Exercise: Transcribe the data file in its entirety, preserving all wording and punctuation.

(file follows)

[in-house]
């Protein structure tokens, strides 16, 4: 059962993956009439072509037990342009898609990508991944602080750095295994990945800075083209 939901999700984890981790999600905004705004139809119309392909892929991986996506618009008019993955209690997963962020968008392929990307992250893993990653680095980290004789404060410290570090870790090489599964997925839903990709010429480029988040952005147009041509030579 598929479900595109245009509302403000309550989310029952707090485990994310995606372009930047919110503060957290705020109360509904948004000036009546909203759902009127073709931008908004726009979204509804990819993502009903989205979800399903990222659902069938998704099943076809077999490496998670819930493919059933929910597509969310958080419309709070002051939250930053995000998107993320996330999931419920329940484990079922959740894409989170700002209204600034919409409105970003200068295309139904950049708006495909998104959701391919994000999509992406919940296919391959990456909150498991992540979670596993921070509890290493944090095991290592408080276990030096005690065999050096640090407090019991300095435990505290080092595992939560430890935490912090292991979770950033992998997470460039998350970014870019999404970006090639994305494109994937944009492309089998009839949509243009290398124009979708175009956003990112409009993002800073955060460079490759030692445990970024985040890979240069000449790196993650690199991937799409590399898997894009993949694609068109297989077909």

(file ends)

[in-house]
């Protein structure tokens, strides 16, 4: 059962993956009439072509037990342009898609990508991944602080750095295994990945800075083209 939901999700984890981790999600905004705004139809119309392909892929991986996506618009008019993955209690997963962020968008392929990307992250893993990653680095980290004789404060410290570090870790090489599964997925839903990709010429480029988040952005147009041509030579 598929479900595109245009509302403000309550989310029952707090485990994310995606372009930047919110503060957290705020109360509904948004000036009546909203759902009127073709931008908004726009979204509804990819993502009903989205979800399903990222659902069938998704099943076809077999490496998670819930493919059933929910597509969310958080419309709070002051939250930053995000998107993320996330999931419920329940484990079922959740894409989170700002209204600034919409409105970003200068295309139904950049708006495909998104959701391919994000999509992406919940296919391959990456909150498991992540979670596993921070509890290493944090095991290592408080276990030096005690065999050096640090407090019991300095435990505290080092595992939560430890935490912090292991979770950033992998997470460039998350970014870019999404970006090639994305494109994937944009492309089998009839949509243009290398124009979708175009956003990112409009993002800073955060460079490759030692445990970024985040890979240069000449790196993650690199991937799409590399898997894009993949694609068109297989077909």